Between the Lines: A Beautiful Short Film

Once in awhile, a story teller is able to capture something of what it means to be a photographer. Between the Lines is a short film showcasing beautiful cinematography and scenery. It is artfully and masterfully crafted and is possibly the most inspirational 13 minutes you will watch this year.

I knew of Sasha Specker while growing up in South Africa. For years, he lead the South African charge in the international bodyboarding circuit. During that time, he started surf photography. In those days, the expense and limitation of equipment available meant that he created his own water housing. His results were so impressive that when I wanted to take my camera into the sea, he was the go to man to source the necessary equipment.

This short film touches on some of Specker's story, but it also captures some of what motivates all of us to take part in this incredible art form. Although this film uses surf photography as the narrative, the feeling is similar for all genres of photography.

This film introduced me to Jason Hearn. A quick browse through his website is enough to see that he is an incredible talent. In this particular film, I think Hearn gets the perfect balance between narrative and "eye candy". Too often as photographers, we get caught up in just the visuals, forgetting to weave a story through the scenes. I, for one, will be referring back to this film many times when working on my own stories.

Jonathan Reid's picture

I am a professional photographer from London. I experience photography in two fields, travel and architecture, which I play off on each other to keep myself fresh and enthusiastic. I spend large amounts of time traveling alone, which is the source of these musings.

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Stunning cinematography, and love the originality of the story and execution of tying it all together.

Amazing work

Really very nice!

Beautiful and well done video. Thanks for posting this.

For me, it took about 3 minutes to get going. After that I really enjoyed it. Maybe it's because I live along the lakeshore, or maybe because I love the water. I really enjoyed both the cinemaphotography and the story.

Another white South African dude using people of color in their artwork as an object/concept but not as a person. All the black and white scenes and the narrator remind me alot of Rodger Ballen...which is another example.....something doesn't feel right about this, gives me a weird feeling. Excellent cinematography though so I guess no one will care.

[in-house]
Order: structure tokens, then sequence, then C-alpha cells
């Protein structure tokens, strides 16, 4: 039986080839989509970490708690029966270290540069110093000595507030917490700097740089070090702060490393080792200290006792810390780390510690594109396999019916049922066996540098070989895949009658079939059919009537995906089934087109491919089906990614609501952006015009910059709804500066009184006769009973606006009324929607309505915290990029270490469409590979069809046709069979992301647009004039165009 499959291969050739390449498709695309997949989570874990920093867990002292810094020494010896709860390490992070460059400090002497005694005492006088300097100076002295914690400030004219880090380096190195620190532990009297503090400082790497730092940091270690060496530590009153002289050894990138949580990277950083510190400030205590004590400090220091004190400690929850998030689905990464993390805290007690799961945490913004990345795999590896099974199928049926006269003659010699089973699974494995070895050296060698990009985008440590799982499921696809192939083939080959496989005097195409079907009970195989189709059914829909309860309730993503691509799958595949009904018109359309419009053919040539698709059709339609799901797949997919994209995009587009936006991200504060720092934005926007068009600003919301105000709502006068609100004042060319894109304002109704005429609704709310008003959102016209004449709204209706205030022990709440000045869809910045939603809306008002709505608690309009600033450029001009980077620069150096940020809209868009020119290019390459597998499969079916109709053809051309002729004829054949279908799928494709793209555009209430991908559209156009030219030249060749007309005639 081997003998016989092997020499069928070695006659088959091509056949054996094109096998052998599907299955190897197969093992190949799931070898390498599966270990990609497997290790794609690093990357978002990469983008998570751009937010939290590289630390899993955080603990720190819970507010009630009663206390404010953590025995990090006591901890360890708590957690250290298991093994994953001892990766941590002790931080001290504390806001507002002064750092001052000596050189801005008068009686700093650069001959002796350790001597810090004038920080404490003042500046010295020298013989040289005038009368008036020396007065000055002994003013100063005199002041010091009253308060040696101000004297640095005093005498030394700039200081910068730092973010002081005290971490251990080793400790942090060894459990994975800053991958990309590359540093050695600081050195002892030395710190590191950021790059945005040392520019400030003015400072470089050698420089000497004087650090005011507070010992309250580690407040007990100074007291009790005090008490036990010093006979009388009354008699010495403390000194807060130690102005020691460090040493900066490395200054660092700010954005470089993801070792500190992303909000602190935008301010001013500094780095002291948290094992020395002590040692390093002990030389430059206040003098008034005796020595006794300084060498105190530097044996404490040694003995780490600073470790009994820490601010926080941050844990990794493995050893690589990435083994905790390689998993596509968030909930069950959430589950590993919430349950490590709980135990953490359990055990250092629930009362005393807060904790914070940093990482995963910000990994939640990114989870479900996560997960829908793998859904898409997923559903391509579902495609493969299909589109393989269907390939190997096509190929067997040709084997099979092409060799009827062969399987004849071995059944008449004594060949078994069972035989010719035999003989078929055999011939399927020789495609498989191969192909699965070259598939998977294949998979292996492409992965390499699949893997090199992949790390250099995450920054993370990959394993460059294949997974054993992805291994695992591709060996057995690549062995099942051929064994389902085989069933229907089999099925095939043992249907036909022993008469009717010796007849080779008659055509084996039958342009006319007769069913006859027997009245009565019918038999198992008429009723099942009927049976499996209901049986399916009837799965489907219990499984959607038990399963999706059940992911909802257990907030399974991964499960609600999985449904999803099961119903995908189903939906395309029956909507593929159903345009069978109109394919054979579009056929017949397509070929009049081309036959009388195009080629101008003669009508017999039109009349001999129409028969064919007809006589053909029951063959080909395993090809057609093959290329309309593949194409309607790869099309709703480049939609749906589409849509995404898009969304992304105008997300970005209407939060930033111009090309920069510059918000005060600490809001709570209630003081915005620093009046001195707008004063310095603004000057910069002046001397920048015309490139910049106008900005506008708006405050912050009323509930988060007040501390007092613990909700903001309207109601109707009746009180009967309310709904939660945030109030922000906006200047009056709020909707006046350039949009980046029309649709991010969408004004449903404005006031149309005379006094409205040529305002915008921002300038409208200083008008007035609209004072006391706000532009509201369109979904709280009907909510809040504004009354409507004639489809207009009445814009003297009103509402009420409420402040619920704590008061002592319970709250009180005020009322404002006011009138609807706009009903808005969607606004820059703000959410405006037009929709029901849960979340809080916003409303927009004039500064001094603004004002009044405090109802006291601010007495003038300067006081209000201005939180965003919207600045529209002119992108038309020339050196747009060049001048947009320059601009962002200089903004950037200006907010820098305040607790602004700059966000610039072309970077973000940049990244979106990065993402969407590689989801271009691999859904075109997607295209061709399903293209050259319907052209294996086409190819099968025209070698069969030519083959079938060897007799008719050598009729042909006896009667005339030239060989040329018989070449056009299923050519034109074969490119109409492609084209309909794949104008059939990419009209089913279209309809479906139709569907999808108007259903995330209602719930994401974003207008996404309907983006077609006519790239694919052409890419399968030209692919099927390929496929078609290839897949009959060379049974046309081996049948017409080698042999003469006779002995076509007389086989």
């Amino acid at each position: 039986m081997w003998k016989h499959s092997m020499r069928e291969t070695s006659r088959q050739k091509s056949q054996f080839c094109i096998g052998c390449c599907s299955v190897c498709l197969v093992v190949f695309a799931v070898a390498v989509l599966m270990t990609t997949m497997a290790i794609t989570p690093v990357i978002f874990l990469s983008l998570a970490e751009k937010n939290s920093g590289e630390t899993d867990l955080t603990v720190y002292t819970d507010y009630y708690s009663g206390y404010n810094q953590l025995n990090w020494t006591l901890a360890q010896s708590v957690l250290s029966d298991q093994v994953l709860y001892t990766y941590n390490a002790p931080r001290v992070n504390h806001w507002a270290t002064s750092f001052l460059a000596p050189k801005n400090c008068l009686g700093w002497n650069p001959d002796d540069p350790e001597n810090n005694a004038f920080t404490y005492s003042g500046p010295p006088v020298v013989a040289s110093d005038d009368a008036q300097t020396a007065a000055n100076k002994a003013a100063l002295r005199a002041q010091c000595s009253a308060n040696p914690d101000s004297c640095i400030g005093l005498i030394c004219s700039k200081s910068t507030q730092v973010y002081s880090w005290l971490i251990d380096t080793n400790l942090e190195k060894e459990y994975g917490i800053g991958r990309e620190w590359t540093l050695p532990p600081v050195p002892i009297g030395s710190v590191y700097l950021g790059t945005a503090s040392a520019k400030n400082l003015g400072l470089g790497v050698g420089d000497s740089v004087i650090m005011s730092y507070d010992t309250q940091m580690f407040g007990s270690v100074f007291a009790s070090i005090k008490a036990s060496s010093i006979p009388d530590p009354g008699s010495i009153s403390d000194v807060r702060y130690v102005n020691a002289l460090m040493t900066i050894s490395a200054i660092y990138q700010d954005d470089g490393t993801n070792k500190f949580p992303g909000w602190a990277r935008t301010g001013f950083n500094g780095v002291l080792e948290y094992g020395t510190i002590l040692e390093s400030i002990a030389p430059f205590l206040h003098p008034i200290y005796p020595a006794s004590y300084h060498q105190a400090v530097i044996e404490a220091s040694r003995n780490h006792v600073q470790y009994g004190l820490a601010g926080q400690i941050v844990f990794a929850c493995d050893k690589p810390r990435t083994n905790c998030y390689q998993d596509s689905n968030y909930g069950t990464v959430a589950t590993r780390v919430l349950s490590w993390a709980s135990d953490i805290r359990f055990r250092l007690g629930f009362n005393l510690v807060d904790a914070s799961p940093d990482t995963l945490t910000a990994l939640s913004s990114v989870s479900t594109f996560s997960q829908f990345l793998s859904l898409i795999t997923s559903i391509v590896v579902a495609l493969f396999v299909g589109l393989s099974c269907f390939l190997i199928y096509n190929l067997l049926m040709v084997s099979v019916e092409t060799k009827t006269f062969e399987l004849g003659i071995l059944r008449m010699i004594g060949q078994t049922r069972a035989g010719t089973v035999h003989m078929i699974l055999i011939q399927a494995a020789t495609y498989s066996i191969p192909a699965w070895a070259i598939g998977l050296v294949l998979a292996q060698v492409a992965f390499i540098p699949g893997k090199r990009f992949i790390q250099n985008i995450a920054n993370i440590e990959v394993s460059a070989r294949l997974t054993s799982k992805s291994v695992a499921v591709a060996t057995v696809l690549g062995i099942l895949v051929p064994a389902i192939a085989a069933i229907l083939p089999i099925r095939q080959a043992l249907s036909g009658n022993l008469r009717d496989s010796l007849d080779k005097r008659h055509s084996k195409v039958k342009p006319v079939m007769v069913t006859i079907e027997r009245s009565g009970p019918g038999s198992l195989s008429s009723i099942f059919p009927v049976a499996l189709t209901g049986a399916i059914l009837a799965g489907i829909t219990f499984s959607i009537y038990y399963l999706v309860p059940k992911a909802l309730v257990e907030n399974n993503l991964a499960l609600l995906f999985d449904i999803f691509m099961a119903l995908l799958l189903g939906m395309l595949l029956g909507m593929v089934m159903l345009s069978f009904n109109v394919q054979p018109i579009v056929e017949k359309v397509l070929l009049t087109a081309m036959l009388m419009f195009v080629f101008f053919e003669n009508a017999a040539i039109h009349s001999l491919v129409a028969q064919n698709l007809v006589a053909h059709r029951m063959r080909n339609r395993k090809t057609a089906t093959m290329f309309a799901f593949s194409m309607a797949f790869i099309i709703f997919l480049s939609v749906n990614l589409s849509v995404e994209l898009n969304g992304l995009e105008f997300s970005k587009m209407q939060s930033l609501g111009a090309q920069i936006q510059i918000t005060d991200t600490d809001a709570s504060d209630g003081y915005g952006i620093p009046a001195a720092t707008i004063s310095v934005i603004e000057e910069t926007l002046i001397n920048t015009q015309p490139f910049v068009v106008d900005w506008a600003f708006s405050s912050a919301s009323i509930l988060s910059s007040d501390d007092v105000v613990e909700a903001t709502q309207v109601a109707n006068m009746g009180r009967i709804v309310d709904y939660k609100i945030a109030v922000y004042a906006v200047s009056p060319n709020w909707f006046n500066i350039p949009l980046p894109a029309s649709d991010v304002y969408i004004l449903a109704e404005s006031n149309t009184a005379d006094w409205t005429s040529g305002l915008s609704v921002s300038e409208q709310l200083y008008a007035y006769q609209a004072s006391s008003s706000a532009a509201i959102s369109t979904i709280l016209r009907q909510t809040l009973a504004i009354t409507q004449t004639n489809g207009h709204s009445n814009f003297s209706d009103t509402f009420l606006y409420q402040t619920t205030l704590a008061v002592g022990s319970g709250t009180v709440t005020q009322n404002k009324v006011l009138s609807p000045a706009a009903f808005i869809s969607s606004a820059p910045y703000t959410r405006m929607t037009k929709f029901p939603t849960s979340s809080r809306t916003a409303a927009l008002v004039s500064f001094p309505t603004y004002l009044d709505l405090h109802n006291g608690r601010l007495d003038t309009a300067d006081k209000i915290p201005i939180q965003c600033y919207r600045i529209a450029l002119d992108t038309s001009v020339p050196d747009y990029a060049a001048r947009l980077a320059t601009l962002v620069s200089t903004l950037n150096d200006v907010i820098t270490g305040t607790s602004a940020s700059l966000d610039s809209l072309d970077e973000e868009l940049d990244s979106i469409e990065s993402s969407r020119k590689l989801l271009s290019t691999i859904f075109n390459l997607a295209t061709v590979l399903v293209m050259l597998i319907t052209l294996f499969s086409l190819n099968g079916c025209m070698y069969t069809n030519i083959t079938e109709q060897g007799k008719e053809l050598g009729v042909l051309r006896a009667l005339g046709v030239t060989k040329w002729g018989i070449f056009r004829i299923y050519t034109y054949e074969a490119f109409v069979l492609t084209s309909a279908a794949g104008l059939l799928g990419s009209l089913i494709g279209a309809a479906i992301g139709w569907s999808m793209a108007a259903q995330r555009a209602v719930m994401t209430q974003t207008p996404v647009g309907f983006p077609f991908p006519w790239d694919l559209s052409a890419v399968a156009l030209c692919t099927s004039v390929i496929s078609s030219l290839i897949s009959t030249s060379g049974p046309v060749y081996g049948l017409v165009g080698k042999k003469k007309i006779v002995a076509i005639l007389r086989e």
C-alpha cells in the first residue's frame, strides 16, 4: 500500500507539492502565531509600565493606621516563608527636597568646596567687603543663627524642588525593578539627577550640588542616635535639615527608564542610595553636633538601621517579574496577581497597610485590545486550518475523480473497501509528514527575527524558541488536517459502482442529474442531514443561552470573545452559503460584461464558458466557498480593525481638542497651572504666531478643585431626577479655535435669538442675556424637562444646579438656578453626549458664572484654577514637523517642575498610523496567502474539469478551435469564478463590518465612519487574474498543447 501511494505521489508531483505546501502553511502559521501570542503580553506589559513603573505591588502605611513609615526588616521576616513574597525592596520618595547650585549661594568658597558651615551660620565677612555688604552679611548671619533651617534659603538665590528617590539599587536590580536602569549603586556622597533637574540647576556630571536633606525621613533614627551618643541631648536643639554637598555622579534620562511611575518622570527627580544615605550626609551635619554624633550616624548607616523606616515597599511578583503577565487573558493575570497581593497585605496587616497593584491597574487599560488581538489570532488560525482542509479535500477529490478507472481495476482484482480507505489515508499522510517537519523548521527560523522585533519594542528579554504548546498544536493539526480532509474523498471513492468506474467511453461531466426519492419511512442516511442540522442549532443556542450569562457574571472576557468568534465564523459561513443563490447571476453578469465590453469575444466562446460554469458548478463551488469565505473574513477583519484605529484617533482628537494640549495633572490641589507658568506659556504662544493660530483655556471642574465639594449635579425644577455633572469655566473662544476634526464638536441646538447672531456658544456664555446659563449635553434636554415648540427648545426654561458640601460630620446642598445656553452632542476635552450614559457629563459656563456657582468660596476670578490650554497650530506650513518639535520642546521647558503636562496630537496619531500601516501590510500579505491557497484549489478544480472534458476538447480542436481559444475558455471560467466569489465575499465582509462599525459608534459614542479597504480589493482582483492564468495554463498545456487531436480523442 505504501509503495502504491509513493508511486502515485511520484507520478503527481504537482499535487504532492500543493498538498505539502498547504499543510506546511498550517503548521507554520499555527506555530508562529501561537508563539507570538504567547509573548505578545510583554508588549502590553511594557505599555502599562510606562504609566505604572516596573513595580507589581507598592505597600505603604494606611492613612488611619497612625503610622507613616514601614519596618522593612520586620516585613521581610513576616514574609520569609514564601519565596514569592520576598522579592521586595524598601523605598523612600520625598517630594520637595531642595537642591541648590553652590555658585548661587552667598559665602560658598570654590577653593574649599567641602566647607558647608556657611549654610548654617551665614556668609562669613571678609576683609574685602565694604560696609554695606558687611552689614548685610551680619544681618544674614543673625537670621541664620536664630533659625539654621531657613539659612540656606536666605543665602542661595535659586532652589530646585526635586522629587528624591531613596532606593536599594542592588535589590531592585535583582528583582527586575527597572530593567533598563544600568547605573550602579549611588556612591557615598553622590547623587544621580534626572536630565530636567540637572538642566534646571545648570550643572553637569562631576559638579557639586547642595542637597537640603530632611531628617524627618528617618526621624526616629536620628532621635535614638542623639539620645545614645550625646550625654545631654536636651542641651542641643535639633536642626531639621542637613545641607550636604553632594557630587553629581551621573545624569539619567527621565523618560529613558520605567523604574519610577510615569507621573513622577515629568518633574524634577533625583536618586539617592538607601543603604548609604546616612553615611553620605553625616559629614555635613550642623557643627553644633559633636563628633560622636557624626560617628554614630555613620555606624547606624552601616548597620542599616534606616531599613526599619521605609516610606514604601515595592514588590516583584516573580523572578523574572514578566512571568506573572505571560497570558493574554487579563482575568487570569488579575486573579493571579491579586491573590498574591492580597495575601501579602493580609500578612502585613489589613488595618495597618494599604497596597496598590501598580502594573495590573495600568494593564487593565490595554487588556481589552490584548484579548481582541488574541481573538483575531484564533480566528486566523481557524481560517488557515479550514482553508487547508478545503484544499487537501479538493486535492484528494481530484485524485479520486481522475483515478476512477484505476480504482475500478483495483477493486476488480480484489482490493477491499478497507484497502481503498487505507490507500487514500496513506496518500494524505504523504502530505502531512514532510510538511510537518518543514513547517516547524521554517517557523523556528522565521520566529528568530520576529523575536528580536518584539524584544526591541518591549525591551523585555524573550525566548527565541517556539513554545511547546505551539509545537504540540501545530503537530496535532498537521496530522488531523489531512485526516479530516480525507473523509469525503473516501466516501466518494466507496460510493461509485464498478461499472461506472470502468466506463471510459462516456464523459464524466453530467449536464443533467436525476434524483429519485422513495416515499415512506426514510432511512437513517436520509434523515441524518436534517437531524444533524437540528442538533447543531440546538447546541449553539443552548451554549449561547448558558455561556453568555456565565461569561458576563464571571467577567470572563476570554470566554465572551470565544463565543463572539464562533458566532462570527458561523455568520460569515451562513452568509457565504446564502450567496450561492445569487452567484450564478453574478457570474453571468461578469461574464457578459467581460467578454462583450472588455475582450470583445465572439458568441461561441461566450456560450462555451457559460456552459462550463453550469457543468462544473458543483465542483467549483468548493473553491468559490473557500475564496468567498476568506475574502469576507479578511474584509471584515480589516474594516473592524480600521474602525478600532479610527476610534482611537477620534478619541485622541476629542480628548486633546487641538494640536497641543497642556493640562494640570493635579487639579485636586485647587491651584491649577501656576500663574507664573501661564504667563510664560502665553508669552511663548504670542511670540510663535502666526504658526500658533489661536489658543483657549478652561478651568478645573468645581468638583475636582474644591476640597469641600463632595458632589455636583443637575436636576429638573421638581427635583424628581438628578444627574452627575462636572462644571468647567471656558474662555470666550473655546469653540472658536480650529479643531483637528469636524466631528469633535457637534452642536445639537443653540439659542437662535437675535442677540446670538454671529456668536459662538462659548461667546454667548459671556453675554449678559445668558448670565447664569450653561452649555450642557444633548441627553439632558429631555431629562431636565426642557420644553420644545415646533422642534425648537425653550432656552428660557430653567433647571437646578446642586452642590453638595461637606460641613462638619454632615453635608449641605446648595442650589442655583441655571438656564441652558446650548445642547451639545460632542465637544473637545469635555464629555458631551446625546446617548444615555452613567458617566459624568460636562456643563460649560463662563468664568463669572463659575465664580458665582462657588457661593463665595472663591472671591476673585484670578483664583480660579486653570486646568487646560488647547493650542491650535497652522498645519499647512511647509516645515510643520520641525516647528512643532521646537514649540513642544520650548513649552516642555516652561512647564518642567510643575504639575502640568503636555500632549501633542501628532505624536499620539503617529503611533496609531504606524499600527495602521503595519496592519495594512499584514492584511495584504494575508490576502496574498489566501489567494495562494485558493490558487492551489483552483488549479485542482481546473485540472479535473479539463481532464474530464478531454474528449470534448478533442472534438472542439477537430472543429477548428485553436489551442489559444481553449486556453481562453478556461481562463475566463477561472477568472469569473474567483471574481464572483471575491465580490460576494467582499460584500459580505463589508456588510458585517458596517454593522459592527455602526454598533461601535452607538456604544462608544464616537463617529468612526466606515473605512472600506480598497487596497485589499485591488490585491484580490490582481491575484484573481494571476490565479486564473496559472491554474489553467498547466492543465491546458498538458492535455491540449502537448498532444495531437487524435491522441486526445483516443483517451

Mate, you’re reading way to much into this. Maybe the actor who plays the sea is just the best person for the job? I for one found him to be a phenomenal narrator/actor.

like I one will care

There is a long history of white folk's exoticism of people of color. I'm just acknowledging that the video made me feel uncomfortable.

To me the narrator represents only a concept/overused character in a promotional advertisement for a successful white person. Casting a person of color (especially when you are a South African (apartheid much?) photographer) has weird feeling, right? I'm not saying this is the worst thing ever, its more like a micro aggression. It's putting a person in a box which has been played before and should not be done as much.

I agree with what I said early. They guy take amazing photos/video, interesting script, just weird casting.



Dude, if you're going to have dEeP mEtApHoRs then you should expect people to read into it a little more.

As a South African, I can assure you that the majority of the country are tired of any race based arguments for who to hire/cast. I honestly believe that this actor was the best person for the job as he did a brilliant job.

As an American, I can assure you that no one will care that you're tired of hearing it. No one said he didn't do a good job.

I am saying that choosing a black person to play a mythical characterization in a film that is meant to be a promotion for a successful white person is (maybe not wrong) very weird.